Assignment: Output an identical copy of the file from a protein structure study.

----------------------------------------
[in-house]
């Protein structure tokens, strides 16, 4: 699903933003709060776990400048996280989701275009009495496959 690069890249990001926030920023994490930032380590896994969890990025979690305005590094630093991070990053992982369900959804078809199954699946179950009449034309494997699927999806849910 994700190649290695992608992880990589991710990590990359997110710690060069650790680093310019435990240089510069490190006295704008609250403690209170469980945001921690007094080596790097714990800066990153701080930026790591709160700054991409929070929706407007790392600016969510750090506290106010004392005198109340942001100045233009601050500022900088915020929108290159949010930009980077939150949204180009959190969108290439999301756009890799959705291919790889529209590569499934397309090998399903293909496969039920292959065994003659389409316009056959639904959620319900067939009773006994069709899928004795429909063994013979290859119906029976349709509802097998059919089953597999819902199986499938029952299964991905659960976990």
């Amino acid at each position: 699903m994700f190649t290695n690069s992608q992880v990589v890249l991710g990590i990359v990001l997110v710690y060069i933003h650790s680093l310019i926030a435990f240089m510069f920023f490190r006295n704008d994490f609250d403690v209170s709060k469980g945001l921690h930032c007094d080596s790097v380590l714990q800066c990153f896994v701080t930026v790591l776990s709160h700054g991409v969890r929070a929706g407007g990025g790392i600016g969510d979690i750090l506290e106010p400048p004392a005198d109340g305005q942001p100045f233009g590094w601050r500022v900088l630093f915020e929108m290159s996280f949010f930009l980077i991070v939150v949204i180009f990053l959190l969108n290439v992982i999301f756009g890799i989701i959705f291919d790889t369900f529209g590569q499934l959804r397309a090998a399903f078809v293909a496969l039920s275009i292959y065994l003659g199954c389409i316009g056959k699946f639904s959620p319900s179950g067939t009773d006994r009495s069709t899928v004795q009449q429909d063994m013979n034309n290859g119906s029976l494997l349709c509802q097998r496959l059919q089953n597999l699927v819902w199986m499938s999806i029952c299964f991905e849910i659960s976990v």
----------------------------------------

[in-house]
């Protein structure tokens, strides 16, 4: 699903933003709060776990400048996280989701275009009495496959 690069890249990001926030920023994490930032380590896994969890990025979690305005590094630093991070990053992982369900959804078809199954699946179950009449034309494997699927999806849910 994700190649290695992608992880990589991710990590990359997110710690060069650790680093310019435990240089510069490190006295704008609250403690209170469980945001921690007094080596790097714990800066990153701080930026790591709160700054991409929070929706407007790392600016969510750090506290106010004392005198109340942001100045233009601050500022900088915020929108290159949010930009980077939150949204180009959190969108290439999301756009890799959705291919790889529209590569499934397309090998399903293909496969039920292959065994003659389409316009056959639904959620319900067939009773006994069709899928004795429909063994013979290859119906029976349709509802097998059919089953597999819902199986499938029952299964991905659960976990």
């Amino acid at each position: 699903m994700f190649t290695n690069s992608q992880v990589v890249l991710g990590i990359v990001l997110v710690y060069i933003h650790s680093l310019i926030a435990f240089m510069f920023f490190r006295n704008d994490f609250d403690v209170s709060k469980g945001l921690h930032c007094d080596s790097v380590l714990q800066c990153f896994v701080t930026v790591l776990s709160h700054g991409v969890r929070a929706g407007g990025g790392i600016g969510d979690i750090l506290e106010p400048p004392a005198d109340g305005q942001p100045f233009g590094w601050r500022v900088l630093f915020e929108m290159s996280f949010f930009l980077i991070v939150v949204i180009f990053l959190l969108n290439v992982i999301f756009g890799i989701i959705f291919d790889t369900f529209g590569q499934l959804r397309a090998a399903f078809v293909a496969l039920s275009i292959y065994l003659g199954c389409i316009g056959k699946f639904s959620p319900s179950g067939t009773d006994r009495s069709t899928v004795q009449q429909d063994m013979n034309n290859g119906s029976l494997l349709c509802q097998r496959l059919q089953n597999l699927v819902w199986m499938s999806i029952c299964f991905e849910i659960s976990v």